Myths and Realities About Changing the Tax Treatment of Private Equity Fund Managers

PDF of this report (4pp.)

By Aviva Aron-Dine

November 8, 2007

Economists across the political system generally concur that eliminating the tax break for “carried interest” income, a form of compensation received by private equity fund managers, would improve the equity and efficiency of the tax system.[1]  The tax code is more efficient when it creates a level playing field.  The fact that carried interest income is taxed at the capital gains rate while compensation for similar services is taxed at ordinary income tax rates skews economic decisions and creates inefficiency. [2]

The tax break for carried interest also allows private equity fund managers with multi-million dollar incomes to pay tax at lower marginal rates than most middle-income Americans.  Legislation adopted by the House Ways and Means Committee last week — and likely to be considered by the full House this week or next — would end this tax break, treat carried interest as ordinary income, and use the savings to help pay for Alternative Minimum Tax relief, which would reduce the tax bills of 23 million U.S. households.

The most commonly-heard objections to taxing carried interest as ordinary income do not take issue with the basic conclusion that doing so would be sound tax policy.  Instead, they arise from various myths about whom such a policy change would affect.  As discussed below, changing the tax treatment of carried interest would not damage the U.S. economy, would not devastate the real estate industry, and would not lower returns to investors.  Its major effect would be to raise significant revenue by taxing a very small group of very highly-compensated individuals at the same tax rates other high-income Americans already pay.

Myth 1:

Taxing carried interest as ordinary income would hurt the U.S. economy by discouraging entrepreneurship and harming small businesses.

Reality:

The Ways and Means Committee measure applies only to carried interest income earned by individuals who provide investment management services.  It does not affect small business proprietors.  When the director of the Joint Committee on Taxation was asked about the provision’s impact on “mom and pop” operations, he jokingly replied, “mom and pop private equity firms?”

The Ways and Means Committee measure would only affect individuals who provide investment management services and who are paid in the form of carried interest.  The revenue raised by the measure would come overwhelmingly from extremely high-income people whose occupation is to manage other people’s money; it would have no effect on individuals starting up small businesses (other than people setting up investment management firms).

It is extremely unlikely that the private equity fund managers affected by the provision would withdraw from their highly lucrative businesses if the carried interest tax break were eliminated, and they were taxed at the same rates as other very high-income Americans.  As the Joint Committee on Taxation has noted, private equity offers an unusual opportunity for “individuals with skills in asset management but little capital of their own to achieve high income.” [3]  Similarly, Urban-Brookings Tax Policy Center Director Leonard Burman has noted, “These deals are immensely profitable, and would happen with or without a tax subsidy.” [4]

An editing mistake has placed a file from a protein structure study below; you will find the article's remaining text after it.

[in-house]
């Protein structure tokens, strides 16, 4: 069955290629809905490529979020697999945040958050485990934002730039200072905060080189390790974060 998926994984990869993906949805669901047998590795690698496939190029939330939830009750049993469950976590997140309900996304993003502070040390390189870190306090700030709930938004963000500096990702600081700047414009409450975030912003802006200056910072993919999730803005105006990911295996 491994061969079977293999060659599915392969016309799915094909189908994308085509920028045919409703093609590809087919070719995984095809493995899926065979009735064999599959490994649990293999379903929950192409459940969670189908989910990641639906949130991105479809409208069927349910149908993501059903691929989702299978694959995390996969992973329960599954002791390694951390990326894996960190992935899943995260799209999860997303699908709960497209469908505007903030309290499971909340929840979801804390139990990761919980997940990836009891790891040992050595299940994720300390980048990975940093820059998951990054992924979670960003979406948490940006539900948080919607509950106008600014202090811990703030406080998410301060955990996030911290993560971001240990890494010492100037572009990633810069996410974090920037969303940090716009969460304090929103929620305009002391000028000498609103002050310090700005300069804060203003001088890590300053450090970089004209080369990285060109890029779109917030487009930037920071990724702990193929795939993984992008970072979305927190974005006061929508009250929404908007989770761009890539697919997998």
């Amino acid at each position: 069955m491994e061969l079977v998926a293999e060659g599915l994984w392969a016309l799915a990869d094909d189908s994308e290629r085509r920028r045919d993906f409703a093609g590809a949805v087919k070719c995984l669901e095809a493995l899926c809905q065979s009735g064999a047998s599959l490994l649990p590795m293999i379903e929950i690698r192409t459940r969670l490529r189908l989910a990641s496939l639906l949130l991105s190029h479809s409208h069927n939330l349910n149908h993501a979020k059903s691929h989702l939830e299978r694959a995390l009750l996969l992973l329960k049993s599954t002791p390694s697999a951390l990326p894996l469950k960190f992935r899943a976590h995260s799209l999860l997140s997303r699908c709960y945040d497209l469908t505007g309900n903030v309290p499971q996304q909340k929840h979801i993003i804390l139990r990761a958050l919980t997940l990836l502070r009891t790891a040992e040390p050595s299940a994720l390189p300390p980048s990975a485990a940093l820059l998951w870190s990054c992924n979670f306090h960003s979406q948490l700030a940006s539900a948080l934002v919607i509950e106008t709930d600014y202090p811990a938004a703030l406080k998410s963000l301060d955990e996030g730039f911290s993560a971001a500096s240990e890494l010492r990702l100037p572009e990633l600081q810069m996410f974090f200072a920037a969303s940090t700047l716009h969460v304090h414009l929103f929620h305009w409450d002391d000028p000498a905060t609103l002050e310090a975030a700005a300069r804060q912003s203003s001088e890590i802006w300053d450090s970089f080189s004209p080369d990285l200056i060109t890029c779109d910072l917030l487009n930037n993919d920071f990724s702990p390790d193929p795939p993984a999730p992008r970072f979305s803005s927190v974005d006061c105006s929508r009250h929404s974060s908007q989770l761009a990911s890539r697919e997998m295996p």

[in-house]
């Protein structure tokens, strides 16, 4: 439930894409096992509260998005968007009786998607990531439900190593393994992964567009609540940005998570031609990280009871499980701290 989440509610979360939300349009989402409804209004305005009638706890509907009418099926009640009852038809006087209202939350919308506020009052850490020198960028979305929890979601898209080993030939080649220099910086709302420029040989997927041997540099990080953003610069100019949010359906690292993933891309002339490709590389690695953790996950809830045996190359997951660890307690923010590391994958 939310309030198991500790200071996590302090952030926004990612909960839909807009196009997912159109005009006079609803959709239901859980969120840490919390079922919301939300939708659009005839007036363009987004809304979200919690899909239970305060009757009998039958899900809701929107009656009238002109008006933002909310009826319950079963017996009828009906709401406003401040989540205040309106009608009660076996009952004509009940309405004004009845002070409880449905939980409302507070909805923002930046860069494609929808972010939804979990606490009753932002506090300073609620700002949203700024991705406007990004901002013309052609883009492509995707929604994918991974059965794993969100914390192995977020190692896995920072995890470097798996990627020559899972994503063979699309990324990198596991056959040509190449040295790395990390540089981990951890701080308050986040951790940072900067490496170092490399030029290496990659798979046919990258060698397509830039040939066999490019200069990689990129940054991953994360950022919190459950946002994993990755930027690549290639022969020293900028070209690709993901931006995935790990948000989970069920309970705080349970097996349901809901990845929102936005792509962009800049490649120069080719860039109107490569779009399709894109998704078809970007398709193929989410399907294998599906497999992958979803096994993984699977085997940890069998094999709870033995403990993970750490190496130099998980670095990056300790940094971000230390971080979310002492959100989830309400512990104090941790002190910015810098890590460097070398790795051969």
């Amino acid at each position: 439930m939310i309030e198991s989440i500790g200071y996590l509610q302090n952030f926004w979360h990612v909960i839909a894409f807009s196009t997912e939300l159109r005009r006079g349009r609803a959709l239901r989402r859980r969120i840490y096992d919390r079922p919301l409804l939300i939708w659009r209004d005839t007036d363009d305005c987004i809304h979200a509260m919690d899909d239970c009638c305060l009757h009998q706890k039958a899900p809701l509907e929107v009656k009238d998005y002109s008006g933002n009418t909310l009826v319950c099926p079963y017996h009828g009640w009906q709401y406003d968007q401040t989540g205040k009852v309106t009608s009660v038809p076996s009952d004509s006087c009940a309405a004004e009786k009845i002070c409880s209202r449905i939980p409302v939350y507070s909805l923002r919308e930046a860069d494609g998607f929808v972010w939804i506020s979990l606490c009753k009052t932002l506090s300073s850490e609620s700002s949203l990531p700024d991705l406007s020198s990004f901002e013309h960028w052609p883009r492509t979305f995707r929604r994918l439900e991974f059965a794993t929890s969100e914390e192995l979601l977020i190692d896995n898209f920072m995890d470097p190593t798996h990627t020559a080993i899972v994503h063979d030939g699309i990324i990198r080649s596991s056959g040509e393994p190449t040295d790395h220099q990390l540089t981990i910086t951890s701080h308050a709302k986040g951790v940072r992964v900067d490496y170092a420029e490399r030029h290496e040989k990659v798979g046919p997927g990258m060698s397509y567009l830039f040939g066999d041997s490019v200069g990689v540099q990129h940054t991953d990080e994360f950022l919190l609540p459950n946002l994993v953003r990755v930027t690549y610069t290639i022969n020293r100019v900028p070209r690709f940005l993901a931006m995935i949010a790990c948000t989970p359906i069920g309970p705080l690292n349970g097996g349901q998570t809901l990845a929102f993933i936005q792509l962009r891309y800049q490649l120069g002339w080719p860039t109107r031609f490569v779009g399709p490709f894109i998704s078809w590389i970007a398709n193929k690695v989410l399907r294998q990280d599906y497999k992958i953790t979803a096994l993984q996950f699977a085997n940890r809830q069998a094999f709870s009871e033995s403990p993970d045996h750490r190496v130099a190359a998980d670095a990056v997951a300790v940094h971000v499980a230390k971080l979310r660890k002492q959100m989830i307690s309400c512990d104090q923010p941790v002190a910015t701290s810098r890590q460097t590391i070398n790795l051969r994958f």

A Partial List of Risky and Entrepreneurial Income Taxed at Ordinary Income-Tax Rates*

  • Most business income of an S corporation, partnership, limited liability company, or sole proprietorship
  • Performance bonuses (including those paid to private equity fund managers’ counterparts at Goldman Sachs)
  • Lawyer contingency fees
  • Incentive fees paid to managers of investment assets
  • Contingent fees based on movie revenue for actors
  • Royalties
  • Most stock options
  • Restricted stock grants

* List drawn largely from Peter Orszag, Testimony Before the Committee on Finance of the U.S. Senate, July 11, 2007, http://cbo.gov/ftpdocs/83xx/doc8306/07-11-CarriedInterest_Testimony.pdf.

The myth that changing the treatment of carried interest would hurt the economy trades on another myth, namely that most entrepreneurs or managers involved in risky occupations rely on the capital gains tax break, and that without that tax break, risky or entrepreneurial pursuits would not flourish.  This is false.  Income is supposed to be eligible for capital gains treatment only if the investor has his or her own financial capital at stake:  that is, if the individual could lose his or her own money.  Other risky or entrepreneurial income that represents compensation for labor services (rather than a return on capital that has been invested) — such as performance bonuses, lawyers’ contingency fees, and most business income of an S corporation or partnership — is taxed as ordinary income (see box on page 2).  There is no reason to think that economic health requires special tax treatment for managers of private equity funds.